Why you shouldn't lie-in once you're retired - too much sleep 'can bring on dementia' Too much sleep 'can bring on dementia' By Sophie Borland Published: 16:00 GMT, 16 July 2012 | Updated: 07:17 GMT, 17 July 2012 If you’re planning to take it easy in retirement, be careful. Too many lie-ins could be bad for your brain. Scientists believe that those who restrict themselves to seven hours a night can prevent their brain from ageing by an extra two years, compared with those who get too much shut-eye – or not enough. American researchers found that older women who managed seven hours a night had far better concentration and memories than those who slept for nine hours. Rise and shine: Seven hours of good-quality sleep is ideal, say scientists Those who got less than five hours were also found to suffer. The academics believe those who suffer cognitive decline – leaving them less sharp in old age – may be more prone to dementia. There is already evidence that having more than seven hours of sleep a night can lead to weight gain and increase the risk of heart problems and diabetes.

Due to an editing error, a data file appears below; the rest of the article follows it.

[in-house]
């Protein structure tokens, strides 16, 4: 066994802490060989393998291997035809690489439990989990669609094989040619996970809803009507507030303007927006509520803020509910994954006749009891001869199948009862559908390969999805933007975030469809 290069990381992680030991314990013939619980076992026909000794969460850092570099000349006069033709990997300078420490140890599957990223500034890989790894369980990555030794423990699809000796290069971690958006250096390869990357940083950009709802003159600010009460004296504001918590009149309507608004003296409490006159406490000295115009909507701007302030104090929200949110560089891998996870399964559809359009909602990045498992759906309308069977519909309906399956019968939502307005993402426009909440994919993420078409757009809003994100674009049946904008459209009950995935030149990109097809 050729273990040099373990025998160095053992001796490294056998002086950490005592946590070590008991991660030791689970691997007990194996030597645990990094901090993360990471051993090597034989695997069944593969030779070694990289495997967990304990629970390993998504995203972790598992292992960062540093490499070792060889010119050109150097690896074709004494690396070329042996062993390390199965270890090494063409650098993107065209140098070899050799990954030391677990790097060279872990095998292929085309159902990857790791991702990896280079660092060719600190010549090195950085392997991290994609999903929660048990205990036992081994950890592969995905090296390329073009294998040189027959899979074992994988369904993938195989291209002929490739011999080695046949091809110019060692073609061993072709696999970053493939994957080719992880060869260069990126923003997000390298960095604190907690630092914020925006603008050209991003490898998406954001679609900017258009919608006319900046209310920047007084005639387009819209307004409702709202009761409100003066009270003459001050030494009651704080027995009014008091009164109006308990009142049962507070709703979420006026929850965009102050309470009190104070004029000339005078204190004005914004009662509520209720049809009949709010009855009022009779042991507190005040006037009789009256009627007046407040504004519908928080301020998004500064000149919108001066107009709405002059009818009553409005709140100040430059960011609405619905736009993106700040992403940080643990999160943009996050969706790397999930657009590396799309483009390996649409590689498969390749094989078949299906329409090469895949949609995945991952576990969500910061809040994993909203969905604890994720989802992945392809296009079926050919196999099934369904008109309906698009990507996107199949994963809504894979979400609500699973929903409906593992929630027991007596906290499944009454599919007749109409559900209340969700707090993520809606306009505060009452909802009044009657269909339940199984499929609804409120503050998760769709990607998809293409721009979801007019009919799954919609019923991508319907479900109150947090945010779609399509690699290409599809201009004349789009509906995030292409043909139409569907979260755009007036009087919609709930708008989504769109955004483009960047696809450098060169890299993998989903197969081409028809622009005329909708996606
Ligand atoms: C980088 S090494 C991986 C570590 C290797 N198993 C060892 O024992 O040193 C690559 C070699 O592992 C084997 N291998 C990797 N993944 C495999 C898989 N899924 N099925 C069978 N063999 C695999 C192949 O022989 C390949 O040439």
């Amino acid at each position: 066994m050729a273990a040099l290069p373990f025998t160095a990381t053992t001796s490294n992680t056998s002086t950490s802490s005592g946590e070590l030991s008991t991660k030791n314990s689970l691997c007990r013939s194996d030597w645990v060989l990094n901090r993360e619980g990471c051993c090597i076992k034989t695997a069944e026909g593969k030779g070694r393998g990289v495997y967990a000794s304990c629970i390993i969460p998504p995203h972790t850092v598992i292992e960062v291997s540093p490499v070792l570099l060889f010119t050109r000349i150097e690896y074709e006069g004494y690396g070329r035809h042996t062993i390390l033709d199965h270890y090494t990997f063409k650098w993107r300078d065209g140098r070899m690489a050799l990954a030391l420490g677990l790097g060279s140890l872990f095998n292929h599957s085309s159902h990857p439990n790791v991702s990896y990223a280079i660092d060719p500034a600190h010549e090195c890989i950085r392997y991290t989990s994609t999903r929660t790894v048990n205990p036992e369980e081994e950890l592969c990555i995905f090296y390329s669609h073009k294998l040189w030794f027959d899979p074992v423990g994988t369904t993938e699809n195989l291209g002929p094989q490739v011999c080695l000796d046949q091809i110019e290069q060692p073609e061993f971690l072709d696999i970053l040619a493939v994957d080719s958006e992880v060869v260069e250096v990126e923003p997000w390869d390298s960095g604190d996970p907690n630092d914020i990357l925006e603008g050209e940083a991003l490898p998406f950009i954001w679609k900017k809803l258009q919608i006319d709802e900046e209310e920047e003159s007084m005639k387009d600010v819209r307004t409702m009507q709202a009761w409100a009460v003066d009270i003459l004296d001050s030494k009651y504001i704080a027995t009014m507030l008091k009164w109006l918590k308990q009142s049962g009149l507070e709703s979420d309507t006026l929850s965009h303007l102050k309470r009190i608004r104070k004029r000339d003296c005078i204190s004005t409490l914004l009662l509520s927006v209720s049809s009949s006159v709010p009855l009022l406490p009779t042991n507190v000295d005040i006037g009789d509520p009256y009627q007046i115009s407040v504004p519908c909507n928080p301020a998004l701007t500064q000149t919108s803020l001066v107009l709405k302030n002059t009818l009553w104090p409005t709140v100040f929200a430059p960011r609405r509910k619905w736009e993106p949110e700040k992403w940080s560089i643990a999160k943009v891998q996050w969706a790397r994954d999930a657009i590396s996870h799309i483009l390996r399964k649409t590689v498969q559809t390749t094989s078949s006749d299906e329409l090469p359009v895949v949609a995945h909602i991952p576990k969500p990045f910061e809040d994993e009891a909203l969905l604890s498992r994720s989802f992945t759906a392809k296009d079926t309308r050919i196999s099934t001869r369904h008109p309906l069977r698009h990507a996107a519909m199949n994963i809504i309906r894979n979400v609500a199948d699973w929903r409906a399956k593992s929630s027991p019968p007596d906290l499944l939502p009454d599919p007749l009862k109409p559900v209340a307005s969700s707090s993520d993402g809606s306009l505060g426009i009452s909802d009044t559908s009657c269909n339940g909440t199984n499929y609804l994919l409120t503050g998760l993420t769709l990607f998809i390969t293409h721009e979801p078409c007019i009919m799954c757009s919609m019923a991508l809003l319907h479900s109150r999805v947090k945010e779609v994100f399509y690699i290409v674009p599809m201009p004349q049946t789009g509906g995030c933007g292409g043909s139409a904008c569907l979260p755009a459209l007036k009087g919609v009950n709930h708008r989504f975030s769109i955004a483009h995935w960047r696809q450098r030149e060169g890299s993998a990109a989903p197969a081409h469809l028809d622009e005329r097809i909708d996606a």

Why drinking red wine helps keep pensioners steady on their feet By Fiona Macrae Published: 15:47 GMT, 19 August 2012 | Updated: 23:53 GMT, 19 August 2012 Recommended: Drinking red wine in old age could improve brittle bones Red wine isn’t usually associated with being steady on your feet. But a ‘miracle ingredient’ in it could have that effect on pensioners, scientists claim. They say that resveratrol, which is already credited with a host of health benefits from cutting cholesterol to warding off cancer, boosts balance and improves mobility. In tests, old mice that were given the plant chemical for a few weeks became just as sprightly as young animals. If resveratrol has similar effects on the human body, it could help prevent the painful falls and fractures from which many pensioners struggle to recover. Falls are one of the leading causes of death in the over-75s, and half of elderly women die within two years of a fall. ‘That would therefore increase an ageing person’s quality of life and decrease their risk of hospitalisation due to slips and falls.’